Autos correspondent Pras Subramanian outlines how Tesla CEO Elon Musk's purchase of Twitter may affect the EV developer, in addition to looking at Ford's production output in the third quarter.
DAVE BRIGGS: Continue to follow that breaking news of Elon Musk reversing course and deciding to follow through on plans to buy Twitter at $54.20 per share. How will this impact Tesla? Senior Autos Reporter Pras Subramanian here with more. The stock was really neutral all day and then popped up 2.6%, nearing 3% at the moment-- presumably, no negative impact, or at least in the eyes of investors, Pras.
PRAS SUBRAMANIAN: There might be a little bit of an overhang being removed because Musk did have some shares pledged for the sale. So that was pledged, he's probably going to sell. I think debt financing around $13 billion-- so he needs to recoup or get the rest of that money in place to make this $44 billion deal. So there's that financial element for the stock.
So I think it's-- you just saw right there a little effect, but it should be going away. I think the big picture is, what is Musk going to do now, right, with Twitter? Is he going to be-- how hands-on is he going to be?
Is he going to say, hey, I want to be chairman of the board? Or, hey, I'm going to be hands-off, and be like Jeff Bezos, and let the-- I'll install my people and let that company run itself. I don't think he's that kind of guy.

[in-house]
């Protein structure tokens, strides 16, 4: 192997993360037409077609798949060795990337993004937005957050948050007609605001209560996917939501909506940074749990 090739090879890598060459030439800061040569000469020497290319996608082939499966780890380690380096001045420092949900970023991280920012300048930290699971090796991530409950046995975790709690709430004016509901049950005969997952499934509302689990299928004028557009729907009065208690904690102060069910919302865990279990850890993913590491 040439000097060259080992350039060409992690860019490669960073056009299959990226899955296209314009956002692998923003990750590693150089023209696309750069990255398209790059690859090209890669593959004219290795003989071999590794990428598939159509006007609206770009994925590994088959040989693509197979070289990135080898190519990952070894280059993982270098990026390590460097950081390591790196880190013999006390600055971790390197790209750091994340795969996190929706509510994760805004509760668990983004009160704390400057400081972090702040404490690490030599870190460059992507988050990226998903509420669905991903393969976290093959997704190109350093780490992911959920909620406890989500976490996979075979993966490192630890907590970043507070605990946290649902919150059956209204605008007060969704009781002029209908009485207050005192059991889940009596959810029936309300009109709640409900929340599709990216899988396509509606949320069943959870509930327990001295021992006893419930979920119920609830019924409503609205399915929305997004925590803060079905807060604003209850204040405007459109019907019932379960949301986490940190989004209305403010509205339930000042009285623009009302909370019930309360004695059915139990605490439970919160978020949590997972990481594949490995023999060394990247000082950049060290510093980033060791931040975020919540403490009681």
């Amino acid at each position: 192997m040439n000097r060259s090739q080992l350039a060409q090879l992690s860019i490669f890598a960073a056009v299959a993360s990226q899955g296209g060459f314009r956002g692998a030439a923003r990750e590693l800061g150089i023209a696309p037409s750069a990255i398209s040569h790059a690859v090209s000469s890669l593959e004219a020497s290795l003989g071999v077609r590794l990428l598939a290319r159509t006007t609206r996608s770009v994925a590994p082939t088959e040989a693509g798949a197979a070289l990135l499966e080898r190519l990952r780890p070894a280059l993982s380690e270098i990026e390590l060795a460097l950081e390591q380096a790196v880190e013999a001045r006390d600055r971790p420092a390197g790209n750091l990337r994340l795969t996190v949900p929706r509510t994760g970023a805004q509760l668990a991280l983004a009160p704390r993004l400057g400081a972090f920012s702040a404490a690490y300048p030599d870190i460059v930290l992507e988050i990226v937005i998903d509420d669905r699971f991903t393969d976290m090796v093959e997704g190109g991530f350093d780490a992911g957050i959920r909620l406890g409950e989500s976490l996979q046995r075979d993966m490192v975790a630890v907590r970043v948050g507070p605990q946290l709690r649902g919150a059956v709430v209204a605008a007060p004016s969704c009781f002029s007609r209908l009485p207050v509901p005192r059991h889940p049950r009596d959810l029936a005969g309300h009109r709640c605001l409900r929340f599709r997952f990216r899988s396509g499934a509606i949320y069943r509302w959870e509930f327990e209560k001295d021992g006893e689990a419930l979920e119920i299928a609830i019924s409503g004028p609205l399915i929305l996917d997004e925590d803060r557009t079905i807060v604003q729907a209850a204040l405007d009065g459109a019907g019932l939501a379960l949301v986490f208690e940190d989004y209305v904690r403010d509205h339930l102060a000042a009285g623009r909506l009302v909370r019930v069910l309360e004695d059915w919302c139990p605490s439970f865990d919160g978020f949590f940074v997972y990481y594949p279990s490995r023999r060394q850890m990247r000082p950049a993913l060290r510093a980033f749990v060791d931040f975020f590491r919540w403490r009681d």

He kind of has his hands in every little pot here. So the question is, how far does he spread himself out? And we just saw over the weekend Tesla's Q3 numbers came out, delivery numbers, a record quarter, but below what Wall Street wanted. And there's concerns that demand might be drying up because of the economy.
So is Elon going to be too spread out, or spread too thin? That's an issue that we'll probably find out more about.
SEANA SMITH: Yeah, and is a worry here for investors, especially at a time like now. You mentioned the fact that there is some worry out there that the economy is starting to weaken. Of course, there's the production issues as well as supply chain issues that Tesla did hint at.
We also got numbers from Ford and GM this week. And when you take a look at those, they actually look pretty strong. I guess, what do you make of just where the auto industry stands with its production issues and what we should be expecting to see over the coming quarters?
PRAS SUBRAMANIAN: My big takeaway is that what we've seen from Ford and GM in particular, strong numbers, they're executing here. They're actually able to get the materials they need and they're actually building these cars. On the flip side, you have companies like Honda, Nissan, Stellantis down a lot. They can't build these cars.
Stellantis said they think that chip crisis goes until 2023 for them. So they're having problems getting the necessary materials they need to make these cars. So I think it's really a tale of two execution stories-- you know, GM and Ford doing it, and even Tesla to a certain point doing it more so than others.
SEANA SMITH: Yeah, it will be interesting to see how it all shakes out because, again, worry still sticking around with some of these larger auto giants just in terms of when we're going to see those supply chain issues be resolved. So we'll have to wait and see about that. But, Pras, thanks so much for hopping on here and stopping by.